Intended for healthcare professionals


Treatments for common and plantar warts

BMJ 2011; 342 doi: (Published 07 June 2011) Cite this as: BMJ 2011;342:d3119
  1. Jan Nico Bouwes Bavinck, dermatologist1,
  2. Just A H Eekhof, general practitioner2,
  3. Sjoerd C Bruggink, general practitioner2
  1. 1Department of Dermatology, Leiden University Medical Centre, Leiden, 2333 ZA Leiden, Netherlands
  2. 2Department of Public Health and Primary Care, Leiden University Medical Centre
  1. j.n.bouwes_bavinck{at}

Salicylic acid or liquid nitrogen is probably no more effective than a wait and see policy


Cutaneous warts are common, benign, and usually self limiting papillomas.1 2 They present in various forms and sizes and are caused by infection with human papillomavirus (HPV).1 2 The two most common types are common warts (verrucae vulgaris), which usually occur on the hands, and plantar warts (verrucae plantares), which are usually found on the soles of the feet. Between 10% and 30% of primary school children have cutaneous warts, of which two thirds resolve within two years.3 In the linked randomised controlled trial (doi:10.1136/bmj.d3271), Cockayne and colleagues compare the effectiveness of cryotherapy versus salicylic acid for the treatment of plantar warts.4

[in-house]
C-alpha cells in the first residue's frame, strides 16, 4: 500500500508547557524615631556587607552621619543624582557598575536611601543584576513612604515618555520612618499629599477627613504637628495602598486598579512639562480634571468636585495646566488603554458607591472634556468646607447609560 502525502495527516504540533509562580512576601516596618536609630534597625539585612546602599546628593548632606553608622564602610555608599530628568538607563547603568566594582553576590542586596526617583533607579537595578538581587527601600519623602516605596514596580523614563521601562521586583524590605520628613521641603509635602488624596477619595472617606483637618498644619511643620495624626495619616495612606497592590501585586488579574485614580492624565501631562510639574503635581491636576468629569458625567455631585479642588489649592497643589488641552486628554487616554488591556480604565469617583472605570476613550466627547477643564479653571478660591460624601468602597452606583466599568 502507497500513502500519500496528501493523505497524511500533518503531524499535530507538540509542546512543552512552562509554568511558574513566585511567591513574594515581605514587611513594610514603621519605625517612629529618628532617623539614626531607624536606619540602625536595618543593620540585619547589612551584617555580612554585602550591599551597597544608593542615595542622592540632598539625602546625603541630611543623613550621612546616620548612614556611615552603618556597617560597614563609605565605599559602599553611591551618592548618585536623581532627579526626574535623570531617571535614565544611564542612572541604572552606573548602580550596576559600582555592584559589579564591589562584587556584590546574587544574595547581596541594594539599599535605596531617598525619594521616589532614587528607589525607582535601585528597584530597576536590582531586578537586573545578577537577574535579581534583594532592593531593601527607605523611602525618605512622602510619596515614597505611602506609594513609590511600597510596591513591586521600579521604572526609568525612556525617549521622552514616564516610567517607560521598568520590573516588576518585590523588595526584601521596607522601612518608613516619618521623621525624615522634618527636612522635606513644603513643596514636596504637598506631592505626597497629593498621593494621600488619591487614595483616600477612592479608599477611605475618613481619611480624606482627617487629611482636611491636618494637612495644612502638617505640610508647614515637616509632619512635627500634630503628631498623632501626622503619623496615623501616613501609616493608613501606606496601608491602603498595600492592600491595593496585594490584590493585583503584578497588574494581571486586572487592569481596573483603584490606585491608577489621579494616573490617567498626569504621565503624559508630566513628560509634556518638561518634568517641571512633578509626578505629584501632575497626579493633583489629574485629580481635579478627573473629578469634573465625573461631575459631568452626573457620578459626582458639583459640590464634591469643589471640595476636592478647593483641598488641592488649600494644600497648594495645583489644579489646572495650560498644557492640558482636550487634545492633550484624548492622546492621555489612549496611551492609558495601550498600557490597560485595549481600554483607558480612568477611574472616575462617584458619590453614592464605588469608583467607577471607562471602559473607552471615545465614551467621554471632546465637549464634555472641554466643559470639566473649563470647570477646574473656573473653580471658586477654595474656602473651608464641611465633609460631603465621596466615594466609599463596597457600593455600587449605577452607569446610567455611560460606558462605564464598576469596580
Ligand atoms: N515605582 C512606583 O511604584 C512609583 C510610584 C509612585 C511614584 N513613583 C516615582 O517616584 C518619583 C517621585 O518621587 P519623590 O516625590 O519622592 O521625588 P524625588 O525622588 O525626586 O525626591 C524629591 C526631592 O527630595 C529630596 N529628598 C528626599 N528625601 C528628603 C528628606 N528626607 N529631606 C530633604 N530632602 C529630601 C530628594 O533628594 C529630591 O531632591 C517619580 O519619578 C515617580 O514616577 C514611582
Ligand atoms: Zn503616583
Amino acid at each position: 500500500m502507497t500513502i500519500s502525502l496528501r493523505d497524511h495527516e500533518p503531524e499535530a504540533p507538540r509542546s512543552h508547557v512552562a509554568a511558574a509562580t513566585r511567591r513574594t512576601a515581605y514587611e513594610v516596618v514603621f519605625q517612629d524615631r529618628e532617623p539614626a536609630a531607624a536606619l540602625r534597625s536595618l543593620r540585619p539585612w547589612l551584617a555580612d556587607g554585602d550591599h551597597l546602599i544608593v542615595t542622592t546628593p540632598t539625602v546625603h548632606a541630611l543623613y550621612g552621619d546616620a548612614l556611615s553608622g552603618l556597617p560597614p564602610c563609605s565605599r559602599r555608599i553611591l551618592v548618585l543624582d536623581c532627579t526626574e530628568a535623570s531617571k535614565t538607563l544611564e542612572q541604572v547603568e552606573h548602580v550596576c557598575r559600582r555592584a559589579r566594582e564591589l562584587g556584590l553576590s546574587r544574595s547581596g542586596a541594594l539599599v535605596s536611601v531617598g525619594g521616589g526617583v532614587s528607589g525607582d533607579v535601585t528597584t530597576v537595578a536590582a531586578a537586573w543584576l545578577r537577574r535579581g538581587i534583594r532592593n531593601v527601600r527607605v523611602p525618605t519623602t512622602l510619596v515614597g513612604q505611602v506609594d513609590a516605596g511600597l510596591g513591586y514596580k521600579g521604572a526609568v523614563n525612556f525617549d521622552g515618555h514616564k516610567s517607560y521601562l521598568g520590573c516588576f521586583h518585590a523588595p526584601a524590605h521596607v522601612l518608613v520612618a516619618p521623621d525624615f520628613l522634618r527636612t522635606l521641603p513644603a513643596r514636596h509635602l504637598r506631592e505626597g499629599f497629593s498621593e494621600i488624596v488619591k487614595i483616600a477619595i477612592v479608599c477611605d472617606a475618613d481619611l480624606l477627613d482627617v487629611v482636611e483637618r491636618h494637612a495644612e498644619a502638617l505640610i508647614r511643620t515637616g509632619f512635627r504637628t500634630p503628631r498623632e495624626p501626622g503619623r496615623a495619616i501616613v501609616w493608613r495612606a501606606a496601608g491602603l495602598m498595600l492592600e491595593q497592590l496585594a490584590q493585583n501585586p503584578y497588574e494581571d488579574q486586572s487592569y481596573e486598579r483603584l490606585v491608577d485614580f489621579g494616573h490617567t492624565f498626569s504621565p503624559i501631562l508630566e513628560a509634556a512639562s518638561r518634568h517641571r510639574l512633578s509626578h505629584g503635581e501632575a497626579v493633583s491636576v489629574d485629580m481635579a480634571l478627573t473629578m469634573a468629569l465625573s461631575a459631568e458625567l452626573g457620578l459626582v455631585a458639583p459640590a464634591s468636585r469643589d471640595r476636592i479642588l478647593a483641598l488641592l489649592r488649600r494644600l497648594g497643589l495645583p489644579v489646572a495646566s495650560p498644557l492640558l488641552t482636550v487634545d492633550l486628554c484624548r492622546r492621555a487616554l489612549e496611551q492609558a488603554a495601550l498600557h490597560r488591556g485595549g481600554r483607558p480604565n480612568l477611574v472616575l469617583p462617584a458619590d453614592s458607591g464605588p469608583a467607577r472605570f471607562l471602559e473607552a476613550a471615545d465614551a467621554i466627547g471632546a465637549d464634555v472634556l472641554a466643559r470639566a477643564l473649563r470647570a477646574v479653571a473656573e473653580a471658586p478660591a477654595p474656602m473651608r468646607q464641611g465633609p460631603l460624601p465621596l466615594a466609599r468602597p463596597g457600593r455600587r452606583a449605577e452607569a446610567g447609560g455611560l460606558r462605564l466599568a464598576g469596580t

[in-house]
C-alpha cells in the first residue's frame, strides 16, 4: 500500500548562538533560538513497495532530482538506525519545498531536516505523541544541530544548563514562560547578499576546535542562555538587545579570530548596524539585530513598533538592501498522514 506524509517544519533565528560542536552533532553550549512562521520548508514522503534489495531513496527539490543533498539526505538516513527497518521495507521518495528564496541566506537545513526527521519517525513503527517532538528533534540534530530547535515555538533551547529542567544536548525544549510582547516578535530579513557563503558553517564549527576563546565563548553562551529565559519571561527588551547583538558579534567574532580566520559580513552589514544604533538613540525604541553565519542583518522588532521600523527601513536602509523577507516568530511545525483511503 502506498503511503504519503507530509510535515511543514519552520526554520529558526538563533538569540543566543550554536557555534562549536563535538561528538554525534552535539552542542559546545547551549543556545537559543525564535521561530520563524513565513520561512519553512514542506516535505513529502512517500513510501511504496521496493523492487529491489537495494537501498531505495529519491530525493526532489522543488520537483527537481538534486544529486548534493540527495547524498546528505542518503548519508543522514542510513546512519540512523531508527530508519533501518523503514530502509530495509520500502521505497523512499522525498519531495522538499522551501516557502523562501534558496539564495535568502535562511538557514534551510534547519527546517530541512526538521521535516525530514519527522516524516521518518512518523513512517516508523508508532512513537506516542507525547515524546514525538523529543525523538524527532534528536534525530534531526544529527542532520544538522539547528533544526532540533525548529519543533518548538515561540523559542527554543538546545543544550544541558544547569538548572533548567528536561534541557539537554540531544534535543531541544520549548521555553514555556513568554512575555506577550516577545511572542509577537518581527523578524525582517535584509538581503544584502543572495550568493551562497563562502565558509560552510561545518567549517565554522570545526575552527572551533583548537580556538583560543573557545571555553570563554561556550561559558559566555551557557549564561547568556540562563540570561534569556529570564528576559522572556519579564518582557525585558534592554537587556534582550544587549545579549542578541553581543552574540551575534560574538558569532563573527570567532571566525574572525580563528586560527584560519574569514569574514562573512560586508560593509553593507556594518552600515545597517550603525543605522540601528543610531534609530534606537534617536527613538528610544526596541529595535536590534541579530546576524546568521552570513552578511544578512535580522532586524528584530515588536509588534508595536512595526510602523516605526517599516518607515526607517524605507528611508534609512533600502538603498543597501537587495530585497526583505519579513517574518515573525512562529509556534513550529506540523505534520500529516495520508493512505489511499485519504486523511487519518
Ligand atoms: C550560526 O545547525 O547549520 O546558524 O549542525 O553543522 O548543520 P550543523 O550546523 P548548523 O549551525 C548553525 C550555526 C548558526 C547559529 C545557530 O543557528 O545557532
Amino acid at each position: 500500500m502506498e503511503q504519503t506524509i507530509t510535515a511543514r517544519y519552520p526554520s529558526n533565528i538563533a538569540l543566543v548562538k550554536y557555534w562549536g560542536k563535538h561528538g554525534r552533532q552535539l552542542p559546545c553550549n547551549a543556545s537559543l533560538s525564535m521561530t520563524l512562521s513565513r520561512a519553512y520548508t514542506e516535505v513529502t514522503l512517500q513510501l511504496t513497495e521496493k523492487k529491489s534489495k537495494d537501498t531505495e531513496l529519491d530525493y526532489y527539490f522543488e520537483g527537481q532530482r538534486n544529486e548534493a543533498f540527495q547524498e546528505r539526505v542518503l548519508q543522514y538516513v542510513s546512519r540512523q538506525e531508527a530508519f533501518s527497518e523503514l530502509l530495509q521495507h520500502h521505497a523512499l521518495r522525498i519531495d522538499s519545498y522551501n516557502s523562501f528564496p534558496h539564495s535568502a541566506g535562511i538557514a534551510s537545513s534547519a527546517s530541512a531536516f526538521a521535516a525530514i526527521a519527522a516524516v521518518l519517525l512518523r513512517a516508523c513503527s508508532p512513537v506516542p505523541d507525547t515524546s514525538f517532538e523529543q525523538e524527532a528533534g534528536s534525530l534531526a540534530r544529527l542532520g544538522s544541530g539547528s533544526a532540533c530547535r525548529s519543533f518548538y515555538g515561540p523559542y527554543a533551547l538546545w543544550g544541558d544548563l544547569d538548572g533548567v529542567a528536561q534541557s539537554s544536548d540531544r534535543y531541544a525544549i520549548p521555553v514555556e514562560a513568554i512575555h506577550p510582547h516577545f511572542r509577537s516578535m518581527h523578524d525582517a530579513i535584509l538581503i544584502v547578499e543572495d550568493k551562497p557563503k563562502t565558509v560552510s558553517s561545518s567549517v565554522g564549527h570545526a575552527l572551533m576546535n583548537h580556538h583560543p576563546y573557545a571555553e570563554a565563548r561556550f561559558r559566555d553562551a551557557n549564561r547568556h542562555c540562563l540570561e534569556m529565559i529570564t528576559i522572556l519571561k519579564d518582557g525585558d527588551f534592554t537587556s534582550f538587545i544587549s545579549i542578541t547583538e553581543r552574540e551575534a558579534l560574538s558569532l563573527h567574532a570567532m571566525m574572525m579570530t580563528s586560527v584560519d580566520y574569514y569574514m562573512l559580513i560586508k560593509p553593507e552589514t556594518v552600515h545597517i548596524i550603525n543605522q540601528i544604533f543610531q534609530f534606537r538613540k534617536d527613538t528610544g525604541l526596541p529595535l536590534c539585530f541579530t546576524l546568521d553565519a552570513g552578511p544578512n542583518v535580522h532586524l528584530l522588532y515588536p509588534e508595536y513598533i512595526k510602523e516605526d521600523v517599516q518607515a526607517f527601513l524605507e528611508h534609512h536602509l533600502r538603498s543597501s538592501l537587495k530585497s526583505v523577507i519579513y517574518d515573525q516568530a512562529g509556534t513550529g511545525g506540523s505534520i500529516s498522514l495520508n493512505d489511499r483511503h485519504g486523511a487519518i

Treatments have been based on destruction (cryotherapy, photodynamic treatment, pulsed dye laser), keratolysis (salicylic acid), immunostimulation (dinitrochlorobenzene, interferons), or antimitotic effects (bleomycin, fluorouracil).1 5 A systematic review of topical treatments for cutaneous warts was published in 2006 and updated in 2009 to include subsequent randomised controlled trials.5 6 The authors identified 78 …

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